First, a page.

“You shall not steal. “You shall not bear false witness against your neighbor. “You shall not covet your neighbor’s house; you shall not covet your neighbor’s wife, or his male servant, or his female servant, or his ox, or his donkey, or anything that is your neighbor’s.” (Exodus 20:15-17 ESV; cf. Romans 13:9)
The Ten Commandments, given to the nation of Israel, were clear about the attitude one should take toward the property belonging to others. Coveting causes one to desire the wife, or the property, of another man.
The reason the donkey and ox of another was not to be coveted or stolen was because these were the man’s means of income. How could he work without his donkey or ox?
A loaded donkey at Seleucia. Photo by Ferrell Jenkins.
It may be that none of my readers own a donkey or an ox, but the principle is clear. You shall not take that which belongs to another person. When I was teaching I had to deal with this issue a few times. I am confident that it happened other times, but I did not know about it at the time.
When a student turns in a report or paper that was written by another student he/she is stealing the work of another and pretending that it is his own. Occasionally a student will look over and take an answer that another person has given to a question. That is stealing.
Oxen hitched to a small wagon near Mount Ararat in Turkey. Photo by Ferrell Jenkins.
There is such a thing as intellectual property. The government of the United Kingdom describes intellectual property as “the words you’ve written.” It includes “things you write, make or produce.” Like photos, for example.
A student once told me that there was a student on campus who would make a CD of ten of your favorite songs for $1 for each song. What if a person spends literally several thousand of dollars to purchase equipment, travel a long distance and make photos. Would it be o.k. to take that property and treat it as one’s own.
Several years ago I had a young person to copy some of my posts without permission and post them on his own web site. He cropped the photos to cut off the copyright notice. He said he didn’t know. His web site was closed down.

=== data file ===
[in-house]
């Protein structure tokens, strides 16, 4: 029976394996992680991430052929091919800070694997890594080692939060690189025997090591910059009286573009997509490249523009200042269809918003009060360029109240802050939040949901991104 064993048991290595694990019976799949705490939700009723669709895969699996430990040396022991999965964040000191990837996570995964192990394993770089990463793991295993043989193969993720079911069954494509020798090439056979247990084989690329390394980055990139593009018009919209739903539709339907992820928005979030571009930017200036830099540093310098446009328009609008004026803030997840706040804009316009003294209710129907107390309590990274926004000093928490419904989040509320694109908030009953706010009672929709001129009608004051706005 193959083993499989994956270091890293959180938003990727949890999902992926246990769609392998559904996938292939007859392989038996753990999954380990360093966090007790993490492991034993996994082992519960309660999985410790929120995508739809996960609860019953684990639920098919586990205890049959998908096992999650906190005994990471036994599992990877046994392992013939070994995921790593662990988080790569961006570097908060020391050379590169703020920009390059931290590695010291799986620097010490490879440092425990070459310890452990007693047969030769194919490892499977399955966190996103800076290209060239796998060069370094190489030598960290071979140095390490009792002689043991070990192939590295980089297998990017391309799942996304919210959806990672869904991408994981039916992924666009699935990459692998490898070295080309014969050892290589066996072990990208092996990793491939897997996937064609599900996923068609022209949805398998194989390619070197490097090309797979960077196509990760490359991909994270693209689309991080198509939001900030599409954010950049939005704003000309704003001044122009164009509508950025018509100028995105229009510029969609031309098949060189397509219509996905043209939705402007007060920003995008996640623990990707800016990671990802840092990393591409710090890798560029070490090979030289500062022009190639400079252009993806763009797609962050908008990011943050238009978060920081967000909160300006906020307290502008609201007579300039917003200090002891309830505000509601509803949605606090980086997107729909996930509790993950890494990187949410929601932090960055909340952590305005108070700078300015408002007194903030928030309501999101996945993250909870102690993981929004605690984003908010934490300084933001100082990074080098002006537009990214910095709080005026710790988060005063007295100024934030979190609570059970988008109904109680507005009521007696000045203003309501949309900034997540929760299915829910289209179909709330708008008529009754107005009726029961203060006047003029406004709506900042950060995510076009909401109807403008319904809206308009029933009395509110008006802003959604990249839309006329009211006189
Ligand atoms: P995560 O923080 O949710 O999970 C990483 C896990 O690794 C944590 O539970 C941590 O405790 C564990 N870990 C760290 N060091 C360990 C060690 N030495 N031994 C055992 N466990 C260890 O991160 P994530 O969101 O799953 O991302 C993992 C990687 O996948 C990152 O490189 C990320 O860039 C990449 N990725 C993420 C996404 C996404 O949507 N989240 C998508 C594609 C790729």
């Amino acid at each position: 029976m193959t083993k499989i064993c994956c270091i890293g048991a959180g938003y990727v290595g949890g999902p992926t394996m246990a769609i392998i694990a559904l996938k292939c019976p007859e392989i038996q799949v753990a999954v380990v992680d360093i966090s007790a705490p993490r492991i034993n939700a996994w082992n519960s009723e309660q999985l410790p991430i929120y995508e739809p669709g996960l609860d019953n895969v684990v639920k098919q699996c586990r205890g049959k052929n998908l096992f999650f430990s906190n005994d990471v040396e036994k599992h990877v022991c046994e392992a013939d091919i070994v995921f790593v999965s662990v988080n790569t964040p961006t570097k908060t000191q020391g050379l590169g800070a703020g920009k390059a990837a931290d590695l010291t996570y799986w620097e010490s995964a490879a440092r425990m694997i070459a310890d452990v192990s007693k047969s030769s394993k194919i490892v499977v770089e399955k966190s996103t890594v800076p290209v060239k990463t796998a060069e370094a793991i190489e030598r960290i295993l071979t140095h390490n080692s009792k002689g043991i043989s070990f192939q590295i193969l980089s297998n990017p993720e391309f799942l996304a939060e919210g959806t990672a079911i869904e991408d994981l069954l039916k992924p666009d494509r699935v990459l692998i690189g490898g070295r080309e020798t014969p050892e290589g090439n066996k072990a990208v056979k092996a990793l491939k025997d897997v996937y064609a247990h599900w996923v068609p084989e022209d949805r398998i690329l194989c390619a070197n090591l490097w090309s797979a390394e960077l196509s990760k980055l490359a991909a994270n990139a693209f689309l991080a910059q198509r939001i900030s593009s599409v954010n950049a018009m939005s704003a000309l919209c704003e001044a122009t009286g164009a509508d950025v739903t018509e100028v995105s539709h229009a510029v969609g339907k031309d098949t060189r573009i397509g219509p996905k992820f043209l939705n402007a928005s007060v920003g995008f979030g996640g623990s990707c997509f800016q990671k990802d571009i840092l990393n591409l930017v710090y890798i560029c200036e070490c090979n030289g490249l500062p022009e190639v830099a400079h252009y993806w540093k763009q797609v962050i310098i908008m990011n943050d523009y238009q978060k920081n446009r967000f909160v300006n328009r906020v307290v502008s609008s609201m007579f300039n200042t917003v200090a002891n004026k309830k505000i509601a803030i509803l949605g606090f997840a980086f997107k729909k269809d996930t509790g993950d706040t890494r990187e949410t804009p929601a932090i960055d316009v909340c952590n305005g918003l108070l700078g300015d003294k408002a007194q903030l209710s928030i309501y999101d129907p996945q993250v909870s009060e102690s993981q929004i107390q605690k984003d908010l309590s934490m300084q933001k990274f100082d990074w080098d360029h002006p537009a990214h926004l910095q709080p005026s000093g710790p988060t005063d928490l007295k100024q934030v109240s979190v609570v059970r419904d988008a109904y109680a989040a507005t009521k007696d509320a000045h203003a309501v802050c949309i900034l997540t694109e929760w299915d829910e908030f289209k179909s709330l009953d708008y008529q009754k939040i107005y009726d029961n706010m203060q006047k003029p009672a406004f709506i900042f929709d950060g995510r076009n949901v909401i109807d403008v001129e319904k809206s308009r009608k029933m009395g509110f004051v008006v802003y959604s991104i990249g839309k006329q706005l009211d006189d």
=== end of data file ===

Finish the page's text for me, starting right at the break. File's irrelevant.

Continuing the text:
Recently someone living in a fashionable neighborhood in another country registered a internet site using my name. (I could post a photo of his house from Google earth!) He had this entire web site posted on his new domain, but he made it impossible for readers to reach me. All Email was directed to him (or her?).
There are strict laws governing this sort of thing. In the USA we have the DMCA (Digital Millennium Copyright Act). I have learned that some (perhaps most or all) of the hosting companies take this seriously. The DMCA “implements the 1996 treaties of the World Intellectual Property Organization (WIPO)” (Wikipedia, here), to which most of the nations in the United Nations subscribe. Once I got to the correct company, the offending web site was closed very quickly.
Even the Code of Hammurabi (ruled 1728-1686 B.C., according to Pritchard) contained numerous laws containing the penalties for stealing. Law 8 says,
If a seignior stole either an ox or a sheep or an ass or a pig or a boat, if it belonged to the church (or) if it belonged to the state, he shall make thirtyfold restitution; if it belonged to a private citizen, he shall make good tenfold. If the thief does not have sufficient to make restitution, he shall be put to death. (ANET).
I think that most of us are pleased when someone finds our material useful and even wants to share it with others. But stealing one’s property is another matter.
Our PHOTO PERMISSION page is liberal regarding private and classroom non-commercial use of our photos as long as credit is given.
Thanks for reading this blog. I hope you find it helpful in your own study and teaching.